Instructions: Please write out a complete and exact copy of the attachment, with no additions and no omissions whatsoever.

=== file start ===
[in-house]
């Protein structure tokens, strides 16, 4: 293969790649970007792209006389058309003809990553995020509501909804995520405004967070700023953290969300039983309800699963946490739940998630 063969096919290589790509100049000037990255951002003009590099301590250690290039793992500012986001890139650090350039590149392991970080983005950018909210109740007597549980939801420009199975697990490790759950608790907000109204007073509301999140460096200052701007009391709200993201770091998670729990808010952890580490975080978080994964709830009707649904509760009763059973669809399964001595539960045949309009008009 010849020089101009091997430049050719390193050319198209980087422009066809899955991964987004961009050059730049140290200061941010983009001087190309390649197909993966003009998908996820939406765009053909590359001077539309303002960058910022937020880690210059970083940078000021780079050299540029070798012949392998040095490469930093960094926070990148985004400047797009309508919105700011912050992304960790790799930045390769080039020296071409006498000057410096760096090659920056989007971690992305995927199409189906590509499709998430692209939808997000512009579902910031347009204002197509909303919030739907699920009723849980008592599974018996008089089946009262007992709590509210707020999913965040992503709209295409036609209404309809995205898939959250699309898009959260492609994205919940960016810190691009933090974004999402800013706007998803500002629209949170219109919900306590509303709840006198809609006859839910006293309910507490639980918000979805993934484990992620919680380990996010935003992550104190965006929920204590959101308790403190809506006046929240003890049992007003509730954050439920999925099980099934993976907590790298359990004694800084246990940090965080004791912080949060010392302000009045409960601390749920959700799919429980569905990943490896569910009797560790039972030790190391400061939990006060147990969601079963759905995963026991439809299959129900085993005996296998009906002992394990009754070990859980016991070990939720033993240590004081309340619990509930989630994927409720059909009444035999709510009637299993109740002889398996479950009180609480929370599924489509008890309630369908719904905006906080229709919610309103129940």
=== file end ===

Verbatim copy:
[in-house]
């Protein structure tokens, strides 16, 4: 293969790649970007792209006389058309003809990553995020509501909804995520405004967070700023953290969300039983309800699963946490739940998630 063969096919290589790509100049000037990255951002003009590099301590250690290039793992500012986001890139650090350039590149392991970080983005950018909210109740007597549980939801420009199975697990490790759950608790907000109204007073509301999140460096200052701007009391709200993201770091998670729990808010952890580490975080978080994964709830009707649904509760009763059973669809399964001595539960045949309009008009 010849020089101009091997430049050719390193050319198209980087422009066809899955991964987004961009050059730049140290200061941010983009001087190309390649197909993966003009998908996820939406765009053909590359001077539309303002960058910022937020880690210059970083940078000021780079050299540029070798012949392998040095490469930093960094926070990148985004400047797009309508919105700011912050992304960790790799930045390769080039020296071409006498000057410096760096090659920056989007971690992305995927199409189906590509499709998430692209939808997000512009579902910031347009204002197509909303919030739907699920009723849980008592599974018996008089089946009262007992709590509210707020999913965040992503709209295409036609209404309809995205898939959250699309898009959260492609994205919940960016810190691009933090974004999402800013706007998803500002629209949170219109919900306590509303709840006198809609006859839910006293309910507490639980918000979805993934484990992620919680380990996010935003992550104190965006929920204590959101308790403190809506006046929240003890049992007003509730954050439920999925099980099934993976907590790298359990004694800084246990940090965080004791912080949060010392302000009045409960601390749920959700799919429980569905990943490896569910009797560790039972030790190391400061939990006060147990969601079963759905995963026991439809299959129900085993005996296998009906002992394990009754070990859980016991070990939720033993240590004081309340619990509930989630994927409720059909009444035999709510009637299993109740002889398996479950009180609480929370599924489509008890309630369908719904905006906080229709919610309103129940």